"I just got a report of a White-headed Woodpecker that was seen yesterday on Deerfoot Road on Anarchist Mountain east of Osoyoos. Caroline, who runs the Villa Blanca Bed and Breakfast there, is a very competent observer familiar with all the local species so I have no doubt the sighting is genuine. The bird was last seen flying east towards Long Joe Road, an area where the species has been seen in the past."

Thursday, May 23, 2013

Ash-throated Flycatcher, Agassiz

Kevin Jones saw and photographed an Ash-throated Flycatcher in Agassiz around 5:00pm on May 23rd. It was seen on Whorely Rd. This is the third sighting for Kevin at this location in the last few years so it makes one wonder if this is the same individual?


Wednesday, May 22, 2013

RBA: Male Lark Bunting in Edgewood, BC

This male Lark Bunting was found and photographed by Jeremy Gatten on May 21.  It was possibly associating with nearby Bobolinks along Ferret S Rd just north of Edgewood (Arrow Lakes area south of Nakusp).
Click HERE for a map of the area.
***May 26---Male LARK BUNTING caught in a mist-net in Revelstoke!***
Could this be the same bird? On the morning of the 26th, some sparrow biologist accidentally caught a male Lark Bunting while studying Savannah Sparrows near the Revelstoke Dam!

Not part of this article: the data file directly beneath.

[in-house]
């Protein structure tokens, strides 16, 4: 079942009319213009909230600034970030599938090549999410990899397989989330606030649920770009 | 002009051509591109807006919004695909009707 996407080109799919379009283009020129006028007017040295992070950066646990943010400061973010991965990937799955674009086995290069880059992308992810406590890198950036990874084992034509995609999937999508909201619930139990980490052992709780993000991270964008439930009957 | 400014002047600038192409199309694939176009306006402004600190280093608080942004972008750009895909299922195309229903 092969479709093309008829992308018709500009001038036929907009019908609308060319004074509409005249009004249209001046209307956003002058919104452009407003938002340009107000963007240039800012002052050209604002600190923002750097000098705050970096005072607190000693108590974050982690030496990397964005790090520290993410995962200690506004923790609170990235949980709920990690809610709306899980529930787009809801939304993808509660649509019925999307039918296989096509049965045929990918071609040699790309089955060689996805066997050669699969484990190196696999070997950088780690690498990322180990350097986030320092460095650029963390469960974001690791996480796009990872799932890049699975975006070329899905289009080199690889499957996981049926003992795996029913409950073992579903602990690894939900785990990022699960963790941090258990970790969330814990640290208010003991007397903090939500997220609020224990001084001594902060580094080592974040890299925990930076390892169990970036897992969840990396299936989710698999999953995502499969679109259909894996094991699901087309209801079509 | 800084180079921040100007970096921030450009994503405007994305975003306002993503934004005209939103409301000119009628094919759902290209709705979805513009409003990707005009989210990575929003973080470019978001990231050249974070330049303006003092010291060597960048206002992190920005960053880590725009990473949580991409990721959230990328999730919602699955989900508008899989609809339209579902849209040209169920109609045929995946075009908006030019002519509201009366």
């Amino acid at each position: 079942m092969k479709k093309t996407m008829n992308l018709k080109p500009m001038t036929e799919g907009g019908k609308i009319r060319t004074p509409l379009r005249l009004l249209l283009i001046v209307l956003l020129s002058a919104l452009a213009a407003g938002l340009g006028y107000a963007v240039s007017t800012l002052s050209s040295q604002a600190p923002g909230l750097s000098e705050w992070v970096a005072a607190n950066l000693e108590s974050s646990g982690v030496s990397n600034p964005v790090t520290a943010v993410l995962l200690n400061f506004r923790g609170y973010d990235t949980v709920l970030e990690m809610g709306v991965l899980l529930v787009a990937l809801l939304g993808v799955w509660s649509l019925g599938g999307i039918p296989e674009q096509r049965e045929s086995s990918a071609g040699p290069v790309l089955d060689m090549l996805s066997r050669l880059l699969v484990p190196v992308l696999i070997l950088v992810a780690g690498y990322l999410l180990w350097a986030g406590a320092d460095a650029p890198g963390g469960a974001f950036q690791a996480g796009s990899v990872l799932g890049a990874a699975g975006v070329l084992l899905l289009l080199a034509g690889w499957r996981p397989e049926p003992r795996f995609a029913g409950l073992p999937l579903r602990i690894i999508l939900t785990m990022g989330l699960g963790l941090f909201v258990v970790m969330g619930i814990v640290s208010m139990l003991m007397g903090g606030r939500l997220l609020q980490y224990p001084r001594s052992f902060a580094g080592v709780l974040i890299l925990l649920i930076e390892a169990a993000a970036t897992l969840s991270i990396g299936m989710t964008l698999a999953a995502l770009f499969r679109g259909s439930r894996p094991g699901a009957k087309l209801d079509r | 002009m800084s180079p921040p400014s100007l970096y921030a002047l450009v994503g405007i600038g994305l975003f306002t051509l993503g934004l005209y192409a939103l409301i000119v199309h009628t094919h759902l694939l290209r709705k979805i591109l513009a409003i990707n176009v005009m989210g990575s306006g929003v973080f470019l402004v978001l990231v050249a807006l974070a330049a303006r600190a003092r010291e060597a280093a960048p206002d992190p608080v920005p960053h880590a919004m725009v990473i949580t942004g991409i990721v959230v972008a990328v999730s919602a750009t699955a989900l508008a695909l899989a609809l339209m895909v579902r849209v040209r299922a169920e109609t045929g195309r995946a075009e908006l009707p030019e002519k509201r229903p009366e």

Friday, May 10, 2013

WHITE-FACED IBIS near Cranbrook!

May 10--Dean Nicholson reports finding a White-faced Ibis at Wasa Lake while leading a field trip for the WINGS OVER THE ROCKIES festival. Wasa Lake is located between Cranbrook and Invermere (signed off the highway).

[Photo credit: Brent Wellander]

Wednesday, May 1, 2013

Help Support the Spoon-billed Sandpiper!

Do you ever feel frustrated that you weren't birding in Vancouver in 1978, thus blowing your chance to see...


Well here's an opportunity to make a difference!

The Spoon-billed Sandpiper project Birds Korea is doing with Cornell University's Lab of Ornithology is the making of a science-driven mini-documentary on the Spoon-billed Sandpiper aimed at a national audience.  Filming is set to begin this year and is to be concluded in May 2014.  The documentary will focus on the birds and key sites in the Republic of Korea, such as the Geum Estuary, Saemangeum reclamation area, Gomso Bay and the Nakdong Estuary in Busan, as well as leading figures in society. This project is happening at the same time as the Spoon-billed Sandpiper Task Force works on its captive breeding project in Eastern Russia and other smaller projects at South Korean schools aim to raise public awareness of the plight of this enigmatic shorebird and about what actions are needed to save this species from extinction.

So in summary: Enhanced Public Awareness->Habitat Conservation-->More Spoonies-->Possibly leading to one popping up on our fair shores one day!

How can you help?

On May 7th, Geoff Styles and Russell Cannings will be conducting a high-paced 24-hour birdathon near their homes in the Okanagan/Shuswap. They will be collecting pledges with all proceeds going to this important Spoon-billed Sandpiper project. You can pledge a flat rate, or make it interesting and pledge "per species." Although it's still early in the spring we plan to get over 100 species!

To make a pledge or inquire more about the project, contact Geoff 

OR, you can challenge us and try your own birdathon in the coast and/or interior!